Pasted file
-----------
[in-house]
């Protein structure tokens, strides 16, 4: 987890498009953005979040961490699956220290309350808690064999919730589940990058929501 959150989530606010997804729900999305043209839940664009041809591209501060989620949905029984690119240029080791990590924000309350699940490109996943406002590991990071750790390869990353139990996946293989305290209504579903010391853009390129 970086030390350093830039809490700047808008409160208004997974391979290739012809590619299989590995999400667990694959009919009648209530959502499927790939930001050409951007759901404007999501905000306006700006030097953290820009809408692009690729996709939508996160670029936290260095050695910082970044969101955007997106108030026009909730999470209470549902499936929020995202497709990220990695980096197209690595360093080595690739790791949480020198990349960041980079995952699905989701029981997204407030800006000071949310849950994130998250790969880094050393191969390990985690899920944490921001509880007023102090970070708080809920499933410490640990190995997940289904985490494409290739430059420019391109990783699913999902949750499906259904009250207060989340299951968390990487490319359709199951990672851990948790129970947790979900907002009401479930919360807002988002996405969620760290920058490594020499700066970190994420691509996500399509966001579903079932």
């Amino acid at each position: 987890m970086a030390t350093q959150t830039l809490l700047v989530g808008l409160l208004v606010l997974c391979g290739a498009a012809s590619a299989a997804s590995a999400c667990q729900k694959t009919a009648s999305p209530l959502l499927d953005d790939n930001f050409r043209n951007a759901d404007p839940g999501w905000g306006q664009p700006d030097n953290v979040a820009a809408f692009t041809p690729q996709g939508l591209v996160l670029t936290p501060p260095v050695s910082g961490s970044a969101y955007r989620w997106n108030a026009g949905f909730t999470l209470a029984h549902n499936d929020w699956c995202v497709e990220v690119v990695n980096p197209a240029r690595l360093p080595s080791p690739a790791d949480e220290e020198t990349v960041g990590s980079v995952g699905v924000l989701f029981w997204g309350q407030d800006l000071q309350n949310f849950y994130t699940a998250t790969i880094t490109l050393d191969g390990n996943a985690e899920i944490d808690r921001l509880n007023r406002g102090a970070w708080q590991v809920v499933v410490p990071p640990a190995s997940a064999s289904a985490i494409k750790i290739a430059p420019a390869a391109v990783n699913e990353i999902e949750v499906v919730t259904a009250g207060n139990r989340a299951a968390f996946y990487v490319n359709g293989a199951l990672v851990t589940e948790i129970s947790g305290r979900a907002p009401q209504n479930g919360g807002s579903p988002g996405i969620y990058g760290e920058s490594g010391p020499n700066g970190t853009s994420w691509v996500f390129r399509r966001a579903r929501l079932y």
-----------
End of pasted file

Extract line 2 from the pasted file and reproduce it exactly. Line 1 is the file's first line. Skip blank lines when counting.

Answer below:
């Protein structure tokens, strides 16, 4: 987890498009953005979040961490699956220290309350808690064999919730589940990058929501 959150989530606010997804729900999305043209839940664009041809591209501060989620949905029984690119240029080791990590924000309350699940490109996943406002590991990071750790390869990353139990996946293989305290209504579903010391853009390129 970086030390350093830039809490700047808008409160208004997974391979290739012809590619299989590995999400667990694959009919009648209530959502499927790939930001050409951007759901404007999501905000306006700006030097953290820009809408692009690729996709939508996160670029936290260095050695910082970044969101955007997106108030026009909730999470209470549902499936929020995202497709990220990695980096197209690595360093080595690739790791949480020198990349960041980079995952699905989701029981997204407030800006000071949310849950994130998250790969880094050393191969390990985690899920944490921001509880007023102090970070708080809920499933410490640990190995997940289904985490494409290739430059420019391109990783699913999902949750499906259904009250207060989340299951968390990487490319359709199951990672851990948790129970947790979900907002009401479930919360807002988002996405969620760290920058490594020499700066970190994420691509996500399509966001579903079932």